The highly limited access to COVID-19 testing across the US has forced the government and private sector to come up with alternative methods to help diagnose this disease. Google’s sister company, Verily, has rolled out beta testing for an online COVID-19 screening service in the San Francisco Bay Area. Since the announcement by the White House on Friday, the confusion surrounding the website has been replaced with privacy concerns.
How Does this Service Really Work?
The service, hosted on Verily’s Project Baseline website, is designed to function as a pretest for concerned individuals. By offering an online screening to those contemplating getting tested prior to them seeking out medical care, Verily hopes to minimize wasted tests and the workload for medical providers. The service will also help minimize the amount of people leaving the house during the San Francisco Bay Area’s “shelter in place” directive.
The website is designed to calculate whether a COVID-19 test is necessary based on the user’s responses to the questionnaire. After the results are analyzed, the website will then suggest a course of action and, if necessary, help make an appointment at a testing site in San Mateo or Santa Clara county — both of which are the epicenter of the Bay Area’s outbreak. Unfortunately, Verily can no longer help with making an appointment at a testing facility because there are no more available.
Since the announcement of the project by the White House in which President Trump “oversold” and “inflated the concept”, Google has made an announcement that they are working with the US government to roll out a nationwide version of this program.
Privacy Concerns Abound
Although this service will certainly help to reduce health care providers getting bogged down, it has not been created without sparking privacy concerns.
One of the main aspects of the site that triggered the skepticism is the requirement for a Google account. If you do not have one, you will be required to make one. You are then put into a position of requiring to accept all of their security agreements in order to use the service. This is considered “forced consent” in the European Unions sweeping online privacy regulations, a fact which a Verily spokesperson responded to with “the Baseline COVID-19 Program is currently only intended for people in the US.”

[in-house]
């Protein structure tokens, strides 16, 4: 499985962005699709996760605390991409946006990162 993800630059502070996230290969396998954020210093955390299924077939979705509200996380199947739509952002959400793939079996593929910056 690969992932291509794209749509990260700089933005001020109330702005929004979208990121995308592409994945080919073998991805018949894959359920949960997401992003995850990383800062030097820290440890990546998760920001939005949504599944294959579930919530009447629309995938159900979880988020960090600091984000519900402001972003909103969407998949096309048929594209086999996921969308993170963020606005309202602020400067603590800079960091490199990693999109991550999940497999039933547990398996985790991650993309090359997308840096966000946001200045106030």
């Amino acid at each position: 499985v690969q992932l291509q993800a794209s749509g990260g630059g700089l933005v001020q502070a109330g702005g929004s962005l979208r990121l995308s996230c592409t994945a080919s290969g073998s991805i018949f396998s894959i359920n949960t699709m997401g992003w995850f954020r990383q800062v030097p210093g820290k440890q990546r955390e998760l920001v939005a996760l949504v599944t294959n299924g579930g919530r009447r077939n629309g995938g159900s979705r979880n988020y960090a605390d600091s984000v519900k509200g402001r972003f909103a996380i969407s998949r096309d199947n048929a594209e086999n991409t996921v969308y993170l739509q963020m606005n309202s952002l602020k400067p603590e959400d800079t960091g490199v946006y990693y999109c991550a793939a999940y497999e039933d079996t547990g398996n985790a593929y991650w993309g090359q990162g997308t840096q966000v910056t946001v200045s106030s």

Another nuanced aspect of the website that is rightfully concerning is the fact that it only tells you that appointments are closed after you have completed a large portion of the questionnaire.
Verily also acknowledged that there was third-party access to the collected data, although they insist on their website’s FAQ that the sharing of data will only be done with additional consent. That reassurance does not mean much if access to the service truly involves “forced consent.”
What do Experts have to Say?
Lindsey Barrett, a staff attorney at Georgetown Law’s Institute for Public Representation Communications and Technology Clinic, addressed the sharing of data with third parties by saying, “I think the more entities you’re sharing sensitive health information with, the more vectors there are for both abuse and screw-ups.”
The president of the Electronic Privacy Information Center, Marc Rotenberg, addressed the requirement of a Google account by saying, “It is critically important that Google does not collect any personally identifiable information at the coronavirus website … And there should be no covert tracking techniques, such as the retention of IP addresses linked to identifiable users. Moreover, no one should be required to use a Google account to gain access to public health information.”
Executive director of the Surveillance Technology Oversight Project, Albert Fox Cahn, responded to the issue of “forced consent” by saying, “What’s most chilling is that most states have no prohibition on this sort of coercion, forcing people to sign away their privacy to access vital government services … If profit-driven companies are going to play a central role in our response to the COVID-19 pandemic, we must take steps to ensure that they are serving the public, not just their bottom line.”
The fast roll out of the much needed service may be a factor in why these concerns have arisen. Regardless, there will always be concerns surrounding personal data being given online in our current world where online privacy means nothing.